Monday, February 29, 2016

Parenthood: Week 141 - Visiting Ollie's Class

I’ve taught a 150-piece high school marching band. I’ve conducted the Northwestern University Basketball Pep band. I’ve taught students with special needs how to read. I’ve directed my entire school community in song and with little preparation I’ve given speeches in front of 70 eight graders.

Teaching has brought me into many different situations in my life, which is one reason I love my profession. But it’s fatherhood that brought me in front of a class of toddlers.

As a teacher, I’ve been blessed with amazing parent volunteers, so when Ollie’s school encouraged parents to volunteer, I was eager to give back. We signed up to bring food for the class pet, and brought a dish to the family potluck. When I realized that I had a couple days off when Ollie was in school, I volunteered to come into Ollie’s classroom and do my music teacher thing for Ollie’s class.

I’ve taught groups of students from ages 4 and up and I live with a toddler, but I have never taught a group of toddlers.  I worked on a couple songs together, packed some little bell shakers for the kids and brough my guitar.

As I walked in towards Ollie’s classroom, I heard the students coming in from recess and transitioning to being inside. Ollie saw me and gave me a smile but then turned his attention to his boots. He took them off along with his jacket and hat and hung them up in his cubby with a focus and purpose that I’ve rarely seen at home when it comes to transitioning from being outside.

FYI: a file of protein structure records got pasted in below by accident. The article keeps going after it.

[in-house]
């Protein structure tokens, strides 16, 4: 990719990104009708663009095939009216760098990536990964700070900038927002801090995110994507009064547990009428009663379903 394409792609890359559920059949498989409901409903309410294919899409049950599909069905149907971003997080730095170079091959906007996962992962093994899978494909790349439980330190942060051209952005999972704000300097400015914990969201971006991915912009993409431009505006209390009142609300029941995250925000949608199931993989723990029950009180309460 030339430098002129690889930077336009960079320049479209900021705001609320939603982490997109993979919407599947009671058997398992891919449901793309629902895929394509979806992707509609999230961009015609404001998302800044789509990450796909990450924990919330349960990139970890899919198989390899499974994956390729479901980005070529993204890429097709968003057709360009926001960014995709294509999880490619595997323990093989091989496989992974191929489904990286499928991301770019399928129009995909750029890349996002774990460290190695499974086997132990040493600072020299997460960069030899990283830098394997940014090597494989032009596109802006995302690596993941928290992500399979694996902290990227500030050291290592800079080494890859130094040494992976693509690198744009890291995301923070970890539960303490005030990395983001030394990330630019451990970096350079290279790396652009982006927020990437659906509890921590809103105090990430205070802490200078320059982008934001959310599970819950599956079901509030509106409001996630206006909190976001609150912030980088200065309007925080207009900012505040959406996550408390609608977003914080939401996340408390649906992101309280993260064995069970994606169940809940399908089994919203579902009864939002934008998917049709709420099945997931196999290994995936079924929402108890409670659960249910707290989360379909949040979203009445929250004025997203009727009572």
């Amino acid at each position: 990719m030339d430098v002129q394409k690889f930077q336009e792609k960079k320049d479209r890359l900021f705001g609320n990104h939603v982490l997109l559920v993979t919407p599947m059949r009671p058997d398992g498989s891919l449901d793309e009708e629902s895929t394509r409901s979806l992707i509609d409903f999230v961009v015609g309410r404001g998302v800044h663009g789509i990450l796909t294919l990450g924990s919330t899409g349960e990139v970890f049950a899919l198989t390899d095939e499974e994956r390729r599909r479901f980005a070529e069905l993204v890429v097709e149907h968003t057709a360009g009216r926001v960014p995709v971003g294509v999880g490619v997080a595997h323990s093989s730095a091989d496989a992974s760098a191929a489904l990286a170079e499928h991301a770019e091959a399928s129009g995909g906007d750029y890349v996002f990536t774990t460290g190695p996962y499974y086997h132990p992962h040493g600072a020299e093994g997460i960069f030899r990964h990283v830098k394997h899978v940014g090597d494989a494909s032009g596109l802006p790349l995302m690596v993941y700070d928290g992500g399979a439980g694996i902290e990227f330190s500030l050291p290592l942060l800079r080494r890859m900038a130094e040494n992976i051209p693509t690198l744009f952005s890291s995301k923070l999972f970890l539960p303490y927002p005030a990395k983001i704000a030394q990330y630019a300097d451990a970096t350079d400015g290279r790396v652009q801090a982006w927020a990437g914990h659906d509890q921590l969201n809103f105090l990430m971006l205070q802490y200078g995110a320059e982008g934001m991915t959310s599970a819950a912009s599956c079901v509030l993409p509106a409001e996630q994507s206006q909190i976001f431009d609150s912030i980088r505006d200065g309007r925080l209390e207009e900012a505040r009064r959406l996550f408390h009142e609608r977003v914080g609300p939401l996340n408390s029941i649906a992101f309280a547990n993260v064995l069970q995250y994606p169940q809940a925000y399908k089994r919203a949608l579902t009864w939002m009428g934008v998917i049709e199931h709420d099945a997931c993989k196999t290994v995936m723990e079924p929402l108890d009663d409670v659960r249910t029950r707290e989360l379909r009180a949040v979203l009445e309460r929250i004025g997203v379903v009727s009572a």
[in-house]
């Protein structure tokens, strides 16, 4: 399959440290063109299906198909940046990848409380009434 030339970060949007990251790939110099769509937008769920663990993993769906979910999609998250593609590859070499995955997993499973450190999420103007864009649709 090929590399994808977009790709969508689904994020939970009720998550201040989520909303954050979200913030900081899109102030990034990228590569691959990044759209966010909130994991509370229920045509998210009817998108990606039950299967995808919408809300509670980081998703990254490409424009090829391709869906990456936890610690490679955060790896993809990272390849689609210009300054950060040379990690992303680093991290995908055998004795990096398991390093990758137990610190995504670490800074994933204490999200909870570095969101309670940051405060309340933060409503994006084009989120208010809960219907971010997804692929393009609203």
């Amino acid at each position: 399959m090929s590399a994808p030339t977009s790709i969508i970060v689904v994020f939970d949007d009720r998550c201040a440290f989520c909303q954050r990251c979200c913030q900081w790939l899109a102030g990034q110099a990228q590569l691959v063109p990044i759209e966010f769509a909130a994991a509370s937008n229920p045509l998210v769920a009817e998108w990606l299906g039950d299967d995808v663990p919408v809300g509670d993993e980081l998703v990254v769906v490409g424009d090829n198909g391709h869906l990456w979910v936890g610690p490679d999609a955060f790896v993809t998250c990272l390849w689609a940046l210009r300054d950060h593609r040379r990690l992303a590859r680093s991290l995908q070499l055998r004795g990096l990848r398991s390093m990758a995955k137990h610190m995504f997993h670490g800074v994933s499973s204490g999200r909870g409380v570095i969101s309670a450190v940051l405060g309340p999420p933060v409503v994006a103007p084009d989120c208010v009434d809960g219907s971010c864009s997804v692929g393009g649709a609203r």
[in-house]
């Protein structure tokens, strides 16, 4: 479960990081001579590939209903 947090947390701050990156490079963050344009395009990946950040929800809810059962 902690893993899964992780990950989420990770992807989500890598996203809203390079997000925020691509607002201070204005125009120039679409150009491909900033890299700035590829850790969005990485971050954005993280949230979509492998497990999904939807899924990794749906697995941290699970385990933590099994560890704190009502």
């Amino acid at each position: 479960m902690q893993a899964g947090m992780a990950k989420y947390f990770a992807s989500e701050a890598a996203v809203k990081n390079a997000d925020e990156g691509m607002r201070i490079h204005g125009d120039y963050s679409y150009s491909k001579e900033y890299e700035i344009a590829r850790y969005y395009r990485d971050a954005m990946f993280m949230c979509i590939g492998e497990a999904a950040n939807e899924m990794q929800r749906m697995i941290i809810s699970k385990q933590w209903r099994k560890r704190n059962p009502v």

Along with Ollie, we went into this classroom and I settled in on the carpet in the back of the room. As I sat there with my guitar, Ollie’s classmates started coming in, and sat in front of me. I looked up at Ollie’s teacher and said “I’ll start with something calm, since the just came in from recess,” and she replied, “You really are a teacher, aren’t you?”

I improvised a call and response song about animals in their environment and added some hand motions. The students were responsive but they were unsure of what to do with me. Ollie has his back turned to me, but he was singing along.

We did a song about doing certain movements and then stoping. I sang “Aiken Drum” and asked for suggestions of different kinds of food, some of which weren’t food like “plastic,” but I went with it anyways and we had some fun shaking the little bell instruments I fast and slow.

I tried to really focus my attention around the room and not focus too much on Ollie.  I was worried that he would get confused and want to sit on my lap as I tried to teach. But he behaved as if I was any other teacher.

We told Ollie a couple days earlier that I was going to come into his class with my guitar and play music. Ollie was really excited about this as it was all he was talking about at school during the days leading up to my visit.

After I was done, Ollie explained to one of his friends that I was going to take him home. She tried to tell him, while patting him on the back with care, that he was staying for lunch, but Ollie explained with pride that I was taking him home.

As I was putting Ollie into his car seat, I told him how much I enjoyed bringing my guitar and playing music for his class.  I told him “Ollie, I am so proud of you. You are doing such a good job at school!”

Ollie responded with a smile, “I’m proud of you too daddy.”

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